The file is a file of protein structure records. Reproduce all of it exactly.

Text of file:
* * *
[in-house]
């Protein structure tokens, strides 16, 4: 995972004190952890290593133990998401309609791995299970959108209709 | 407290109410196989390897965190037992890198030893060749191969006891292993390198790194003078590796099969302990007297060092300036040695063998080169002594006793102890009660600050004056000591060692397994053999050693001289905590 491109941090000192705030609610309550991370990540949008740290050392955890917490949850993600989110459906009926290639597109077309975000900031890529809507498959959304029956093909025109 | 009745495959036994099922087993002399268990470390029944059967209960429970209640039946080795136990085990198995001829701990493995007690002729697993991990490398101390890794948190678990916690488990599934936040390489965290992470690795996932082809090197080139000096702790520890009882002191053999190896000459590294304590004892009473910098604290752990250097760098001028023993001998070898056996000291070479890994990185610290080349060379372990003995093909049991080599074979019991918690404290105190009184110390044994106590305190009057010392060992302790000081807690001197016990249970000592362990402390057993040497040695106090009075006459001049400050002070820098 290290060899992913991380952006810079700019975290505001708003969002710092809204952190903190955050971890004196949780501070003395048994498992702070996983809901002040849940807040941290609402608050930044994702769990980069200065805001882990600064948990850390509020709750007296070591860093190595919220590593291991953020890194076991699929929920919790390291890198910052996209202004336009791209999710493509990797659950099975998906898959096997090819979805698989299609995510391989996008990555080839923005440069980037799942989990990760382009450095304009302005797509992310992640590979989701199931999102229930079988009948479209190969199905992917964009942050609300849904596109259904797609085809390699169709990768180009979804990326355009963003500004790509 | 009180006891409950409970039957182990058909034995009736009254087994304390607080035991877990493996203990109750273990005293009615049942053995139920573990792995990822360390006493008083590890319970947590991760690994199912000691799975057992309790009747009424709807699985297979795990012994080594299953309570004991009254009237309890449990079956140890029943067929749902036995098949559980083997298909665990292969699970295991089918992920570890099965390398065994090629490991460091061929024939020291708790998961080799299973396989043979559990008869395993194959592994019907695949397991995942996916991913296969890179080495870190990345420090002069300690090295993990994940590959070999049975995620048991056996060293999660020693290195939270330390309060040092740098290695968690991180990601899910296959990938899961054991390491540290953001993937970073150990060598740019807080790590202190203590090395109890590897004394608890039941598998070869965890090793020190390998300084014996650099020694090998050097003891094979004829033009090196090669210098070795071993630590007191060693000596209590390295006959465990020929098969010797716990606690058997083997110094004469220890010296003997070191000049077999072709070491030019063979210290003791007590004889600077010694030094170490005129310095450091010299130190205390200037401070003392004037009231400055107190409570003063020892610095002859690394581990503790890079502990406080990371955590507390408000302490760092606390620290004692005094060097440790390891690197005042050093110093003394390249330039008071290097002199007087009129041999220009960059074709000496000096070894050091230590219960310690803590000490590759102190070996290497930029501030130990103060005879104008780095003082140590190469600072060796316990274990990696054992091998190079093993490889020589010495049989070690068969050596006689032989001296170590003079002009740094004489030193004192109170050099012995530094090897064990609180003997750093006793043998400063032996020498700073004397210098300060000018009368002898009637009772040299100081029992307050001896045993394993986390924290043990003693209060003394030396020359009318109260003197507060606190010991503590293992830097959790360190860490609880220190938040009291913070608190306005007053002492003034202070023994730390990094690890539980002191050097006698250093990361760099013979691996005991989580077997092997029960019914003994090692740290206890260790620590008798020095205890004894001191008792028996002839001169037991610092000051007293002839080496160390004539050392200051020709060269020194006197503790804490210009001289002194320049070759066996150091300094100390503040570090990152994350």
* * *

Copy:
[in-house]
């Protein structure tokens, strides 16, 4: 995972004190952890290593133990998401309609791995299970959108209709 | 407290109410196989390897965190037992890198030893060749191969006891292993390198790194003078590796099969302990007297060092300036040695063998080169002594006793102890009660600050004056000591060692397994053999050693001289905590 491109941090000192705030609610309550991370990540949008740290050392955890917490949850993600989110459906009926290639597109077309975000900031890529809507498959959304029956093909025109 | 009745495959036994099922087993002399268990470390029944059967209960429970209640039946080795136990085990198995001829701990493995007690002729697993991990490398101390890794948190678990916690488990599934936040390489965290992470690795996932082809090197080139000096702790520890009882002191053999190896000459590294304590004892009473910098604290752990250097760098001028023993001998070898056996000291070479890994990185610290080349060379372990003995093909049991080599074979019991918690404290105190009184110390044994106590305190009057010392060992302790000081807690001197016990249970000592362990402390057993040497040695106090009075006459001049400050002070820098 290290060899992913991380952006810079700019975290505001708003969002710092809204952190903190955050971890004196949780501070003395048994498992702070996983809901002040849940807040941290609402608050930044994702769990980069200065805001882990600064948990850390509020709750007296070591860093190595919220590593291991953020890194076991699929929920919790390291890198910052996209202004336009791209999710493509990797659950099975998906898959096997090819979805698989299609995510391989996008990555080839923005440069980037799942989990990760382009450095304009302005797509992310992640590979989701199931999102229930079988009948479209190969199905992917964009942050609300849904596109259904797609085809390699169709990768180009979804990326355009963003500004790509 | 009180006891409950409970039957182990058909034995009736009254087994304390607080035991877990493996203990109750273990005293009615049942053995139920573990792995990822360390006493008083590890319970947590991760690994199912000691799975057992309790009747009424709807699985297979795990012994080594299953309570004991009254009237309890449990079956140890029943067929749902036995098949559980083997298909665990292969699970295991089918992920570890099965390398065994090629490991460091061929024939020291708790998961080799299973396989043979559990008869395993194959592994019907695949397991995942996916991913296969890179080495870190990345420090002069300690090295993990994940590959070999049975995620048991056996060293999660020693290195939270330390309060040092740098290695968690991180990601899910296959990938899961054991390491540290953001993937970073150990060598740019807080790590202190203590090395109890590897004394608890039941598998070869965890090793020190390998300084014996650099020694090998050097003891094979004829033009090196090669210098070795071993630590007191060693000596209590390295006959465990020929098969010797716990606690058997083997110094004469220890010296003997070191000049077999072709070491030019063979210290003791007590004889600077010694030094170490005129310095450091010299130190205390200037401070003392004037009231400055107190409570003063020892610095002859690394581990503790890079502990406080990371955590507390408000302490760092606390620290004692005094060097440790390891690197005042050093110093003394390249330039008071290097002199007087009129041999220009960059074709000496000096070894050091230590219960310690803590000490590759102190070996290497930029501030130990103060005879104008780095003082140590190469600072060796316990274990990696054992091998190079093993490889020589010495049989070690068969050596006689032989001296170590003079002009740094004489030193004192109170050099012995530094090897064990609180003997750093006793043998400063032996020498700073004397210098300060000018009368002898009637009772040299100081029992307050001896045993394993986390924290043990003693209060003394030396020359009318109260003197507060606190010991503590293992830097959790360190860490609880220190938040009291913070608190306005007053002492003034202070023994730390990094690890539980002191050097006698250093990361760099013979691996005991989580077997092997029960019914003994090692740290206890260790620590008798020095205890004894001191008792028996002839001169037991610092000051007293002839080496160390004539050392200051020709060269020194006197503790804490210009001289002194320049070759066996150091300094100390503040570090990152994350």